Posted by The Real Don Johnson on Sunday, February 06, 2011 5:07:18 AM
It was so good to be with you, all the cousins and all their families in Norway. We are blessed to be able to travel and spend time with loved ones so far away. We have many heartfelt memories of our time there. Christmas in Norway – who would have thought?! Hugs to all.
The trip to Zambia was again a blessing. The people on the farm are so kind and gracious, and it gives me great encouragement to see them overcoming many serious obstacles to just basic survival; learning to farm Gods Way to increase crop production and thus alleviate hunger and starvation, fighting the HIV/AIDS pandemic through the drugs and education given by our onsite medical team Sal and Renee Marini, getting education through the school on the farm. And, some of the fellows are starting up businesses such as; furniture and carpentry, poultry, vegetable and fruit growers, and dried maize (corn). The crops this year look very good, and produce is taken to market
several times a week.
A little background on the term farming God’s way. Farming God’s Way (FGW) is an organization started up in Zimbabwe (formerly South Rhodesia) by a white farmer who was able to survive the carnage resulting from the governments’ decision to force out all of the white farmers. What happened as a result was that the country was transformed from the bread basket of Africa into one that could not even feed its own people. Much starvation ensued, and many people died in the midst of very rich farmland, all because the new farmers did not know how to farm. The good news now is that this surviving white farmer has been able to demonstrate very productive farming
principles, and now the Zimbabwe government has fully embraced the methods, so the future should look considerably better in years to come. In the case of FGW on the farm in Zambia (formerly Northern Rhodesia), a young fellow from South Africa has been coming to the farm for several years now, teaching the principles to our farmers. The principles are actually straightforward; do things on-time, with high standards, and little wastage. We can see the results in the crops in the fields.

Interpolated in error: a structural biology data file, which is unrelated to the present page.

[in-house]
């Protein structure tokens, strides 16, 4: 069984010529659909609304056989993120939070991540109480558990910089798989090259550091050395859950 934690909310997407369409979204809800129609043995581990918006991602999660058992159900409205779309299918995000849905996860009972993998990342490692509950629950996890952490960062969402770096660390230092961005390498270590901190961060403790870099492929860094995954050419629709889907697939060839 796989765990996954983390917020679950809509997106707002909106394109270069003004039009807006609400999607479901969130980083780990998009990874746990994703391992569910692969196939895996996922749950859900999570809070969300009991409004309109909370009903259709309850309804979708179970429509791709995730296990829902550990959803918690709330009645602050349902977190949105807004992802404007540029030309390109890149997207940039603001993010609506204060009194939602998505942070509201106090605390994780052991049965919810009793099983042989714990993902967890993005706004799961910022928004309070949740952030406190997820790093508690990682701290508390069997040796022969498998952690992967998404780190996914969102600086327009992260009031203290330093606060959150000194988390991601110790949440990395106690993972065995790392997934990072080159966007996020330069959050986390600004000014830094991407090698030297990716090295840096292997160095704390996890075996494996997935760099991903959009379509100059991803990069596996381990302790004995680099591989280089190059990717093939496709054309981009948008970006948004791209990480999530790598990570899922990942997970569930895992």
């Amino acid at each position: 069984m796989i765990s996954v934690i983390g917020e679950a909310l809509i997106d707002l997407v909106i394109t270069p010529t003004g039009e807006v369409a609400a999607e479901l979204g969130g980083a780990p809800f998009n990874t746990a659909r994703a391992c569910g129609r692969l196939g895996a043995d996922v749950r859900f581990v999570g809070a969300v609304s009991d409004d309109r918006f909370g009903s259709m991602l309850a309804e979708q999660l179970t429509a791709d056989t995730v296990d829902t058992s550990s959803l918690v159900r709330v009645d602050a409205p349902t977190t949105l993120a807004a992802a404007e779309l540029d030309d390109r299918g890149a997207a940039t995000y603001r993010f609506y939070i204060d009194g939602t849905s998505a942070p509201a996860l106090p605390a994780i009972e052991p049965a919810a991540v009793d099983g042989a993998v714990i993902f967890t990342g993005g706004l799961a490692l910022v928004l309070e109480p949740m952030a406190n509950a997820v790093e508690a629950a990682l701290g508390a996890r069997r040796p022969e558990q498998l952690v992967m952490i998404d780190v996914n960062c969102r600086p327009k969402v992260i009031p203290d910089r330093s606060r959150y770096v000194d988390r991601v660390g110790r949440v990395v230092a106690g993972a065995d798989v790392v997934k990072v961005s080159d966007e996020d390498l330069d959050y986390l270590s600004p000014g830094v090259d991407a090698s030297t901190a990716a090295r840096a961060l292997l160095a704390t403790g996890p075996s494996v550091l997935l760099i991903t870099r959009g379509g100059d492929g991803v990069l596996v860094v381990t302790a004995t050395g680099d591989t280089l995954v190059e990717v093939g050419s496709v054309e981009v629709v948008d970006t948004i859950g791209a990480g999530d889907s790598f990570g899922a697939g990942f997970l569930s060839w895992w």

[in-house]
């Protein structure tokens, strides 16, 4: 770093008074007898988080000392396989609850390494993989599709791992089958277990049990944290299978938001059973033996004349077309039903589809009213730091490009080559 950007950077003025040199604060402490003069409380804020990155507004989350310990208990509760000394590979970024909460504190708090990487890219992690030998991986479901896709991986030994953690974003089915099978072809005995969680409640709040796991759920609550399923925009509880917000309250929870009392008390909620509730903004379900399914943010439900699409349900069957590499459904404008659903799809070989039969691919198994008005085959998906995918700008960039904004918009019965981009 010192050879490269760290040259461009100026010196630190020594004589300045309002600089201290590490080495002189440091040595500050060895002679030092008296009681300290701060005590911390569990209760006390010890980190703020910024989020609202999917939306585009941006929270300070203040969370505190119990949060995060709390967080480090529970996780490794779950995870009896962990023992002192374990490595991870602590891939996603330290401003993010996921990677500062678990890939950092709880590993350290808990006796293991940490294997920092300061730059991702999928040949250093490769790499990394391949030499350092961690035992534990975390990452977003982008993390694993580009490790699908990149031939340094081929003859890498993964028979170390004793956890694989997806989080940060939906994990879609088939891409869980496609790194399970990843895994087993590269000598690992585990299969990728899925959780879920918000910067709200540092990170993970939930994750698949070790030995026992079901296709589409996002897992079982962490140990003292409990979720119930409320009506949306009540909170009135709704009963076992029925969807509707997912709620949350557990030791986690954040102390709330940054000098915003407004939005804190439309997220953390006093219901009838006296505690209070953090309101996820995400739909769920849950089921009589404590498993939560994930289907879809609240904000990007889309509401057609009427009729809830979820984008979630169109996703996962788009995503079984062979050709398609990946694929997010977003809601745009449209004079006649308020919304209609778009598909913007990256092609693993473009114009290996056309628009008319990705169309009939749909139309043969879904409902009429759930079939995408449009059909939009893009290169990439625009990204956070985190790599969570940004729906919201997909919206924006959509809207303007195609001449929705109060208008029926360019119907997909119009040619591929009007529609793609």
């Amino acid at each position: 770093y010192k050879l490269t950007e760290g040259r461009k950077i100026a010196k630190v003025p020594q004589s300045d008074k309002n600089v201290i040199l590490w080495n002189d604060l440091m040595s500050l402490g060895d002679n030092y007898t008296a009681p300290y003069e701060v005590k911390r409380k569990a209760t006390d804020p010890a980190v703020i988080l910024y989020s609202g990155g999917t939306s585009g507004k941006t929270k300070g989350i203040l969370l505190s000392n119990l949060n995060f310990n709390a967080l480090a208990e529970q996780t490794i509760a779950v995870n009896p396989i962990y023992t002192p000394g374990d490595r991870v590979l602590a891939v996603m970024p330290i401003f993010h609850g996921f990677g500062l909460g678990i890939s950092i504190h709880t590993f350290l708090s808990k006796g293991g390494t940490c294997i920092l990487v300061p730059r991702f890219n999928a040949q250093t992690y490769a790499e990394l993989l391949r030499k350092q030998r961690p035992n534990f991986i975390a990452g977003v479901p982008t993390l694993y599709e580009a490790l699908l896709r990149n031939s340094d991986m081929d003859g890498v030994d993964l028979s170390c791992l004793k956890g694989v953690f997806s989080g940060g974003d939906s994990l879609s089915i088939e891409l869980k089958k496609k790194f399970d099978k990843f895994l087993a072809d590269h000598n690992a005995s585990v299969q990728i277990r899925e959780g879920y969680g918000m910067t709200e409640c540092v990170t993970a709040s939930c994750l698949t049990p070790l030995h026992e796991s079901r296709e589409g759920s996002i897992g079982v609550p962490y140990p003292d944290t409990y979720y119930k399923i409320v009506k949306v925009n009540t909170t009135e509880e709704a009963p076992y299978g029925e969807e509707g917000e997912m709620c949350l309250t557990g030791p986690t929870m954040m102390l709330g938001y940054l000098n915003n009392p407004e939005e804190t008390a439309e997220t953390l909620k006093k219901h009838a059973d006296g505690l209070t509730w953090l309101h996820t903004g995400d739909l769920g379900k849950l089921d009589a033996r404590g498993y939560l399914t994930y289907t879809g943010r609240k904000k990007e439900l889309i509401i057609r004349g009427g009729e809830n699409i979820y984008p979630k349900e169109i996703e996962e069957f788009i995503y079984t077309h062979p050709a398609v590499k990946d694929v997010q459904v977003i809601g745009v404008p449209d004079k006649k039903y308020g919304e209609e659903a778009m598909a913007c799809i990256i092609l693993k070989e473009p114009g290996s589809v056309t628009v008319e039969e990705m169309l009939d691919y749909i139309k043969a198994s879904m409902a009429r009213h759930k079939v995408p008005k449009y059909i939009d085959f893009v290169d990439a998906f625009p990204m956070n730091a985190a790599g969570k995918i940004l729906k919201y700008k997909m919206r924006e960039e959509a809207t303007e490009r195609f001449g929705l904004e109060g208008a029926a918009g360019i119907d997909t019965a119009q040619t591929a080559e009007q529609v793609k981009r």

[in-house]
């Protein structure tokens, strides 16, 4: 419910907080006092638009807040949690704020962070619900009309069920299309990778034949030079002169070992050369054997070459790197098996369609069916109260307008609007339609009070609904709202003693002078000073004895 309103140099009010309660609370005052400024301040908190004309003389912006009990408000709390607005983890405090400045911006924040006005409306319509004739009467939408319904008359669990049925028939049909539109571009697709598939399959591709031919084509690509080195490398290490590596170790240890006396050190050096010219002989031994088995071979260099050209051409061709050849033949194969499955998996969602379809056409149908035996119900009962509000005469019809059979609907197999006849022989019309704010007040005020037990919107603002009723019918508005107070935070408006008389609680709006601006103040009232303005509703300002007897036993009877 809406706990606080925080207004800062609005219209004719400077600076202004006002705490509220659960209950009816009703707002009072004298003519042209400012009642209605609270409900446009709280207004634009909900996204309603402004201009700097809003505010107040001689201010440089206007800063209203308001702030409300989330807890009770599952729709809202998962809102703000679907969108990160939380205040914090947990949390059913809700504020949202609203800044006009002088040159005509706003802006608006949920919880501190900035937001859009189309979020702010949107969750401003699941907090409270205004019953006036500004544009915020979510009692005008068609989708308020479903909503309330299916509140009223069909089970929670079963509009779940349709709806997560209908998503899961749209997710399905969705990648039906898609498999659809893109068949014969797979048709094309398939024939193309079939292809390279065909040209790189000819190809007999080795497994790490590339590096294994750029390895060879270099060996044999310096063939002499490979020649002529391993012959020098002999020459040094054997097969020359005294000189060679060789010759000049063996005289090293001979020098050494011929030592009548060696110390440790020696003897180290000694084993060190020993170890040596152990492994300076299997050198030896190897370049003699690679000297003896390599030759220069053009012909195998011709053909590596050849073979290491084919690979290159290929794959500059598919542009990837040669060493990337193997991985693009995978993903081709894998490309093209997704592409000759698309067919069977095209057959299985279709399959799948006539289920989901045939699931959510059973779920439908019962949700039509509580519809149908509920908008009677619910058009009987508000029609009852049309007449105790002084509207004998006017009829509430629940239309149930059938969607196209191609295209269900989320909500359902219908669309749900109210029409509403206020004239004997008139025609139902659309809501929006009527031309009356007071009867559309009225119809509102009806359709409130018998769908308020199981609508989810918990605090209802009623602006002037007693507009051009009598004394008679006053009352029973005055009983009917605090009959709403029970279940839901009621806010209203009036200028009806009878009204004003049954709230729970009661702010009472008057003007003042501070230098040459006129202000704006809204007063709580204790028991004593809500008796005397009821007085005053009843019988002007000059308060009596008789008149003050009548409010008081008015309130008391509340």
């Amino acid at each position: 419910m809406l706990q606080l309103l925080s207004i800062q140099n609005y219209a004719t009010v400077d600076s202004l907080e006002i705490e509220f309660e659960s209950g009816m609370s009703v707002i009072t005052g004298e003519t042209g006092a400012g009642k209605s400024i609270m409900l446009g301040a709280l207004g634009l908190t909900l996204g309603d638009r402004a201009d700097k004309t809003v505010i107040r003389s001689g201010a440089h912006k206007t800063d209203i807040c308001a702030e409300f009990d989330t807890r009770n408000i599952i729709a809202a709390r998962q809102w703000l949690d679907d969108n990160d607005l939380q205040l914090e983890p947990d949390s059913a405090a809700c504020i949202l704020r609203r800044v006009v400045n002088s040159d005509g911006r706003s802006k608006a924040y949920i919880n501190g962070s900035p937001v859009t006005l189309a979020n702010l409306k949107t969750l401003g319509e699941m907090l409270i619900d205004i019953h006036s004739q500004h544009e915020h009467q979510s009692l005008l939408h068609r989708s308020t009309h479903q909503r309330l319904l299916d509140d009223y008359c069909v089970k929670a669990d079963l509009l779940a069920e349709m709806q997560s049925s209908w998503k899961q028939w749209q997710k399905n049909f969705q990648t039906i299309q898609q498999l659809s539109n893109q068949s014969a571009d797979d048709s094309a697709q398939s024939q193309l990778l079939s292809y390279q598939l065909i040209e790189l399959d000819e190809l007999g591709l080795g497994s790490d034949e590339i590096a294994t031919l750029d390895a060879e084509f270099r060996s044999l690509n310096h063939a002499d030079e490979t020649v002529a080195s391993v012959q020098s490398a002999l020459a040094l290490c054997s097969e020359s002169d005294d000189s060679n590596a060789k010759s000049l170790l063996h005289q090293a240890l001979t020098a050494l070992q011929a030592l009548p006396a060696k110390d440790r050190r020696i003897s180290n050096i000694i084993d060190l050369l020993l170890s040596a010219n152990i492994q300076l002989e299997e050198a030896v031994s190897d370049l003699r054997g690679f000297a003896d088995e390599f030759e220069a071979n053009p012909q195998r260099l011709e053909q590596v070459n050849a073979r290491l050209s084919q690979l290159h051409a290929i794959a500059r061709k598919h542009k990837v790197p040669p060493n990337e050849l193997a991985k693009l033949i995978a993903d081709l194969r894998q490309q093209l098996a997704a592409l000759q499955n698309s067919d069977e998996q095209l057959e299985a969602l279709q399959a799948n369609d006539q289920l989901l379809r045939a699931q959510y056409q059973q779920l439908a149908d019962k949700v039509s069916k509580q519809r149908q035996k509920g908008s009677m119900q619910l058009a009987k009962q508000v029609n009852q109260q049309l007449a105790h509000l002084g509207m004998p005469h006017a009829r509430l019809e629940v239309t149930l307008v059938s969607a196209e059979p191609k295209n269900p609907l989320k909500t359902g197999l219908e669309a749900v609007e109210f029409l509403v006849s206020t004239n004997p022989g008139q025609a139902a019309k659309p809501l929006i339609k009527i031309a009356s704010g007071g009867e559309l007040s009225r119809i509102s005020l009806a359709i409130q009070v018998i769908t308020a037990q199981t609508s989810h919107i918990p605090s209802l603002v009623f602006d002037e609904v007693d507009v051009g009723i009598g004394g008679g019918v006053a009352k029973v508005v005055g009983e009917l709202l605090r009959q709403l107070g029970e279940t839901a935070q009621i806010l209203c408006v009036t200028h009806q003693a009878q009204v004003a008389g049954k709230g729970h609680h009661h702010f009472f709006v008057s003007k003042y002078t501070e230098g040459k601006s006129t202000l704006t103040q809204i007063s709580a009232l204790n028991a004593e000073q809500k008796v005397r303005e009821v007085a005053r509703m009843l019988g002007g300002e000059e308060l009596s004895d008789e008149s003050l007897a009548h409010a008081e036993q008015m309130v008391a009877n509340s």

As for the HIV/AIDS problem, this is so serious in much of Africa, and our clinical team fights the battle daily. The primary emphasis is
in testing for the virus, getting, and keeping, infected people on medication (especially pregnant mothers). It turns out that if the mothers stay on the medication throughout the pregnancy, then the infant will be infection free and have a chance at life. There is a twofold benefit to this program; The child, being infection free, has a running start at life, and with the mother taking the medication daily, fewer orphans are created. President Bush started a massive aid program targeting 15 countries, and hopefully the program can put a huge dent in this awful pandemic. Just in the two trips we have taken to Zambia, three young women from the villages of the farm have succumbed to the diseases that come from AIDS, so you can see the extent of the problem.